In certain communities, there are groups of people who are completely new to tablet and laptop devices in the classroom. According to The Associated Press, the Amish community in Berlin, Ohio, is getting used to the technology created for educational purposes. Traditional Amish heritage does not support new technological devices, but with the integration in public schools, even the Amish community is embracing the new gadgets.

In the past, when several desktop computers entered East Holmes classrooms in Berlin, the system administrator offered $100 to any concerned Amish parent who could get past the safeguard settings on the computer, the source reported. Parents in the community welcomed the new computers with more open-mindedness after no one could get through the security settings.

"This changed the game for the Amish community," said Eli Hochstetler who owns the local Gospel Book Store in Berlin. "It showed that we can educate the Amish without exposing them to crazy, offensive stuff."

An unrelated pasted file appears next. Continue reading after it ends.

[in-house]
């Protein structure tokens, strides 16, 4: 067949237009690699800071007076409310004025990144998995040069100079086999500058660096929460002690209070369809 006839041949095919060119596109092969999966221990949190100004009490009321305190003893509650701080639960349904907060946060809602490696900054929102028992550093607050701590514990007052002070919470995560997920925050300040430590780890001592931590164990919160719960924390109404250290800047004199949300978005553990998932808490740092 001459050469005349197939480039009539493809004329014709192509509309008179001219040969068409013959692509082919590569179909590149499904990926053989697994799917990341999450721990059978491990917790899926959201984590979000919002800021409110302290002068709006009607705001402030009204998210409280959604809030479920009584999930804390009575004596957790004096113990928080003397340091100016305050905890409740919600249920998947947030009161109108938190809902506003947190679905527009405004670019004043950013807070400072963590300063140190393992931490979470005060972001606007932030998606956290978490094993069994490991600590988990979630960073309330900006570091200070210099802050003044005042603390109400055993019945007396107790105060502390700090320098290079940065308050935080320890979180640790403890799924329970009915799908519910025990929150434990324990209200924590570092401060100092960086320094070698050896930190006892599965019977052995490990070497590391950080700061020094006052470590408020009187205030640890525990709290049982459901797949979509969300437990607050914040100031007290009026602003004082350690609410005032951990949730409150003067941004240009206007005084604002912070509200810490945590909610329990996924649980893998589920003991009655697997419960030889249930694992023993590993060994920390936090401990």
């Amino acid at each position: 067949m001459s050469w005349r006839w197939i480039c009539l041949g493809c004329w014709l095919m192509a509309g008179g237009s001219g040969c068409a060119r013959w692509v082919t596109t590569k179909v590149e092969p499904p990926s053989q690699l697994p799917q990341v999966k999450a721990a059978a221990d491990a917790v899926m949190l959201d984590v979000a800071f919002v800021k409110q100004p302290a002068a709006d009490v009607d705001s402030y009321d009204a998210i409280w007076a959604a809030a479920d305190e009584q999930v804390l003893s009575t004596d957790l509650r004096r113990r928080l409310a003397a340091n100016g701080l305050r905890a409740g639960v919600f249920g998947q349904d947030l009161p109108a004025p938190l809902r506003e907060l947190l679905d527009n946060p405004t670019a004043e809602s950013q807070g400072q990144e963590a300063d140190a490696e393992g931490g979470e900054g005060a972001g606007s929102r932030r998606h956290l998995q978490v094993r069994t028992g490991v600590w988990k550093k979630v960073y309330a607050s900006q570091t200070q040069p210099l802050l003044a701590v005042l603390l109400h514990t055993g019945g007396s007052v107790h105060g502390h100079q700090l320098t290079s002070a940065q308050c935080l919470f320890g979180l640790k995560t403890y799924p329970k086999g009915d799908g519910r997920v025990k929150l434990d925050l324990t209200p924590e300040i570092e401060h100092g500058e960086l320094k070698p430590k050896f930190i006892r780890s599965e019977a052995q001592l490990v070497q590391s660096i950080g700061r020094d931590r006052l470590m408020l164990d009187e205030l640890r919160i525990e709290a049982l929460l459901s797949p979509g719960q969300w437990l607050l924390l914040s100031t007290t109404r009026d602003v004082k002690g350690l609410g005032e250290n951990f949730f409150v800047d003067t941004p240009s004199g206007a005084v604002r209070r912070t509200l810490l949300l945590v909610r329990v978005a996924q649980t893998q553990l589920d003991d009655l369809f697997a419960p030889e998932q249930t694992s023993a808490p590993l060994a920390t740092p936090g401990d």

For many in the Amish community, it's not necessarily about preventing technology in the classroom, but instead finding a way for children to succeed in school and life, the source stated. However, the new technology in the classroom helped develop many students within and outside of the Amish community.

"Every parent - across the board - has a concern about the accessibility of inappropriate material," said Jerry Schlabach, owner of the local Amish store Berlin Bulk Foods. "When that was taken care of, Internet accessibility was limited, and filters were in place, parents became more comfortable with the fact that, 'Yes, this is something we need and we can trust the school system.'"

The growing technology has allowed parents to set certain filters for using their tablets at home and the same goes for teachers setting filters at school. As schools implement more tablets and laptops, schools should invest in personal insurance to protect these devices from theft or damage to limit educational downtime.